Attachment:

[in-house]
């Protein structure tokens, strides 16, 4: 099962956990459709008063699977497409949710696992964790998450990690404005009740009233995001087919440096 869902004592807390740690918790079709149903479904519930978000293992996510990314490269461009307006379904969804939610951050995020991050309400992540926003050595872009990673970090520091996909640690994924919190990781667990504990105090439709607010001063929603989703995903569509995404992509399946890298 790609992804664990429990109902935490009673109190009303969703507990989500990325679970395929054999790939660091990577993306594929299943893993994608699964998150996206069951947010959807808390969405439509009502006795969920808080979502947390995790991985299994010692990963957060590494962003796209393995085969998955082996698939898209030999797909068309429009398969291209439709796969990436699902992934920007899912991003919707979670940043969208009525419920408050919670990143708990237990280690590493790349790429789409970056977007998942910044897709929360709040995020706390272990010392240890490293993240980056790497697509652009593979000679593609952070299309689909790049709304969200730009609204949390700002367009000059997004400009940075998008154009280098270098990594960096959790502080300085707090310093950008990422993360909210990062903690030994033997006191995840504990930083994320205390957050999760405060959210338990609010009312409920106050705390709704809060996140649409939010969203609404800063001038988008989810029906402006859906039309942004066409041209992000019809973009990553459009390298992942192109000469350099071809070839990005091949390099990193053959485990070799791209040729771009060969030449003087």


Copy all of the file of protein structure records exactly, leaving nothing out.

[in-house]
């Protein structure tokens, strides 16, 4: 099962956990459709008063699977497409949710696992964790998450990690404005009740009233995001087919440096 869902004592807390740690918790079709149903479904519930978000293992996510990314490269461009307006379904969804939610951050995020991050309400992540926003050595872009990673970090520091996909640690994924919190990781667990504990105090439709607010001063929603989703995903569509995404992509399946890298 790609992804664990429990109902935490009673109190009303969703507990989500990325679970395929054999790939660091990577993306594929299943893993994608699964998150996206069951947010959807808390969405439509009502006795969920808080979502947390995790991985299994010692990963957060590494962003796209393995085969998955082996698939898209030999797909068309429009398969291209439709796969990436699902992934920007899912991003919707979670940043969208009525419920408050919670990143708990237990280690590493790349790429789409970056977007998942910044897709929360709040995020706390272990010392240890490293993240980056790497697509652009593979000679593609952070299309689909790049709304969200730009609204949390700002367009000059997004400009940075998008154009280098270098990594960096959790502080300085707090310093950008990422993360909210990062903690030994033997006191995840504990930083994320205390957050999760405060959210338990609010009312409920106050705390709704809060996140649409939010969203609404800063001038988008989810029906402006859906039309942004066409041209992000019809973009990553459009390298992942192109000469350099071809070839990005091949390099990193053959485990070799791209040729771009060969030449003087």